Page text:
An entire cancellation of Indebtedness would have saved Europe from economic ruin. Even then, loans lent with the purpose of it being repaid in full, with pegging the value of the currency at a reasonable “fixed exchange rate”, would have revitalized the European economy; therefore, solving the consequential effects of depression experienced after World War I. Germany paid the price of peace, more than the Bolsheviks in Russia. John Maynard Keynes clearly warned in his final statements, “If we oppose in detail every means by which Germany can recover their material well-being, we must be prepared to face the consequences.”

The Treaty of Versailles was harsh against Germany, punishing it as responsible for World War I, instead of working out an agreement to ensure peace and economic prosperity, which resulted in bitter-resentments among the Nazi, the Nationalist German Socialist Workers Party to seek revenge during World War II. Severe unemployment prompted the rise of the Nazi Part in Hitler Germany. Following the Beer Hall Putsch, after a failed coup d’état attempt to overthrow the Weimar Republic, Hitler was imprisoned and wrote the Mein Kampf, representing the former and desired glory of the German Republic. Hitler blamed the Treaty of Versailles for the economic disparity in Central Europe. The presidency, authoritarian and totalitarian leadership, fell into the hands of Adolph Hitler. Germany remilitarization of the Rhineland and the invasion of Poland started World War II, amidst the unforeseeable consequences predicted by the Economist John Maynard Keynes. After the Attack of Pearl Harbor, Germany declared war on the United States; therefore, forcing the United States to take an active role, away from isolationism, a more increased involvement in European affairs, ending World War II.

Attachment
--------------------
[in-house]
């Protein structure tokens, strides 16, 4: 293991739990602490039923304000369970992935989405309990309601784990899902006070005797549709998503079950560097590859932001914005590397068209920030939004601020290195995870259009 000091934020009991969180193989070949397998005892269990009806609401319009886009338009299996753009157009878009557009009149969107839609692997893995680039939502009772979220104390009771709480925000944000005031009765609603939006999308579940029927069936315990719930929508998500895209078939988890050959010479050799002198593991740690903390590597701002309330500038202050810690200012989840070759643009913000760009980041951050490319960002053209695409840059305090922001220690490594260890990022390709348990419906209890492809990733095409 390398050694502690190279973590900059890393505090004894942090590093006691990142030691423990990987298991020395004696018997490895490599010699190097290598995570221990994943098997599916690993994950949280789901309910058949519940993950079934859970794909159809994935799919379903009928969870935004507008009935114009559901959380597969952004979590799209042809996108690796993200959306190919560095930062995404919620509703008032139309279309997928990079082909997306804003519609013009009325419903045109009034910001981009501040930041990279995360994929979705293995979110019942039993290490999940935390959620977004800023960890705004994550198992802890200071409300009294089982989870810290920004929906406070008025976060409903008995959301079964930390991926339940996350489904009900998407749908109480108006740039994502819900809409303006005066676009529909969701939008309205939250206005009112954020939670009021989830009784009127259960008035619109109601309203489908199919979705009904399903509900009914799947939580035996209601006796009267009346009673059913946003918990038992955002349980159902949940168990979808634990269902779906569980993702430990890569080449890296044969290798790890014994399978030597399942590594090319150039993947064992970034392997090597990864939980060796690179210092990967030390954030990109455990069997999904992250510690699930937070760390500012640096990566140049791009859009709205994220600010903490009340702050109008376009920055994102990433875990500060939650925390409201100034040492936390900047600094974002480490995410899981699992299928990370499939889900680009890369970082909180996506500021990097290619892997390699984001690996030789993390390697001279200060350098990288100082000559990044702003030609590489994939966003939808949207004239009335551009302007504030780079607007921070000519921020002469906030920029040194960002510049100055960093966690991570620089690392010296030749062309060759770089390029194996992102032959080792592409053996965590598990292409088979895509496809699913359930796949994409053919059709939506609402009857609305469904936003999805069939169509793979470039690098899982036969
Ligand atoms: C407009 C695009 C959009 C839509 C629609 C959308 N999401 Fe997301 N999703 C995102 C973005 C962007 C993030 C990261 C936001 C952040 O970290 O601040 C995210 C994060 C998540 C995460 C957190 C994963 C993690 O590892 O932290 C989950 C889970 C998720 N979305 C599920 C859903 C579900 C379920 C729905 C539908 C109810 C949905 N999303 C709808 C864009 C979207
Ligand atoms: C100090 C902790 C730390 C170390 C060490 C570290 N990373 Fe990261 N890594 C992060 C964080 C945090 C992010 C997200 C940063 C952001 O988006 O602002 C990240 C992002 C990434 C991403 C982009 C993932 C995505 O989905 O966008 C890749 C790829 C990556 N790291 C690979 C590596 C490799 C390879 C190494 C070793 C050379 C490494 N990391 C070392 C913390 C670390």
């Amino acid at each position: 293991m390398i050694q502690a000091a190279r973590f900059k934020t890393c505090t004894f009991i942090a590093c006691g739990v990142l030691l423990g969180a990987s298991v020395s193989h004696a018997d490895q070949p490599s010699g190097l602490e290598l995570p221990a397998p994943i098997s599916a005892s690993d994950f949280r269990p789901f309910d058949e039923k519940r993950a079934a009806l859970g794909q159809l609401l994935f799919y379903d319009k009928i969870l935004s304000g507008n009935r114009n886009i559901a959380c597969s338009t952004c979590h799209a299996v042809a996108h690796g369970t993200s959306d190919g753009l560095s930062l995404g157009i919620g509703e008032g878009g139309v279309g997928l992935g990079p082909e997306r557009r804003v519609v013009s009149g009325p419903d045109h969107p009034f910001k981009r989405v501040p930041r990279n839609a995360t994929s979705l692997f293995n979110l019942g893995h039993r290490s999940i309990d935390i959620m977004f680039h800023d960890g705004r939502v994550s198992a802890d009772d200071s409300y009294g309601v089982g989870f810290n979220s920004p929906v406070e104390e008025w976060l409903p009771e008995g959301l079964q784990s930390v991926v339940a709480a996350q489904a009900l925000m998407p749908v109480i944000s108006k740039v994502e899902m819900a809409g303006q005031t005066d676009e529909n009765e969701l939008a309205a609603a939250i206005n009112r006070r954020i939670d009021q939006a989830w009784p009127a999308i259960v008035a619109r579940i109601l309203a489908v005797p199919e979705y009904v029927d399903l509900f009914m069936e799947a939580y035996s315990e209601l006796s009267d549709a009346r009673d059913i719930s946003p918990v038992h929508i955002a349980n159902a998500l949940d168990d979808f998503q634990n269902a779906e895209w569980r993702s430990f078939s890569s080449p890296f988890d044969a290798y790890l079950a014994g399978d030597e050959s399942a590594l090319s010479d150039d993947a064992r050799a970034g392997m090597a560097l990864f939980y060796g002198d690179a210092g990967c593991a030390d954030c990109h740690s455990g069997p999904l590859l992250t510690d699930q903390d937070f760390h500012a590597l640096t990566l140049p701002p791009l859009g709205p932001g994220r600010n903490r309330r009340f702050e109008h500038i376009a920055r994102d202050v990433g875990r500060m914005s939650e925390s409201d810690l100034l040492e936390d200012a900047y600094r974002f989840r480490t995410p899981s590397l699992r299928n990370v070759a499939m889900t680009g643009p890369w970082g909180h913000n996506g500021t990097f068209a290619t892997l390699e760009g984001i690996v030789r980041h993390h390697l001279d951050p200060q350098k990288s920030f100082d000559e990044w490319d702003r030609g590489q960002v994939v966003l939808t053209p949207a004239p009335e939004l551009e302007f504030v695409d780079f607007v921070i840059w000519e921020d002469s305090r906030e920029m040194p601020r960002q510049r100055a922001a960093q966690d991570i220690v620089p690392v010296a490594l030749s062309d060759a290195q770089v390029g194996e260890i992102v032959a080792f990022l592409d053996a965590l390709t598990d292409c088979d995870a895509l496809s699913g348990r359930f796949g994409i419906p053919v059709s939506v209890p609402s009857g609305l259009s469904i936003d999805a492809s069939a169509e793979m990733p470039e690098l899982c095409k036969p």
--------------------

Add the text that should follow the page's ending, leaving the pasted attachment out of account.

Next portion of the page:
The United Nations after World War II, concerned about “solidarity” after the economic ruin of Central Europe, developed the “Bretton Woods system”. Forty-four countries, all of them anxious to devise economic policies and regulations that would help the world avoid the kinds on international economic catastrophes that seemed to play a role culminating in the Great Second World War. Much of Keynes ideals were reflected in the post war international economic system.

There are three segments to the Bretton Woods, the International Monetary Fund (IMF), the World Bank for reconstruction and development (WB), and the General Agreements on Tariffs and Trade (GATT). The IMF monitored the currency exchange rates and it helped industrialized countries avoid serious economic crisis. The member states that dominated the World Bank agreed that European post-war reconstruction was a priority. The GATT ensured Free Trade agreements, reducing barriers to trade in the form tariffs, or impediments in the form of regulations against trade. Encouraged by the United States, the establishment of the European Union (EU) provided the solidarity against policies encouraging economic ruin of industrialized countries, which the Treaty of Versailles had failed to accomplish in their treatment of Germany–an indirect cause of World War II, John Maynard Keynes so eloquently predicted in the treatise Economic Consequences of the Peace.

Every action, good or bad, has its consequences.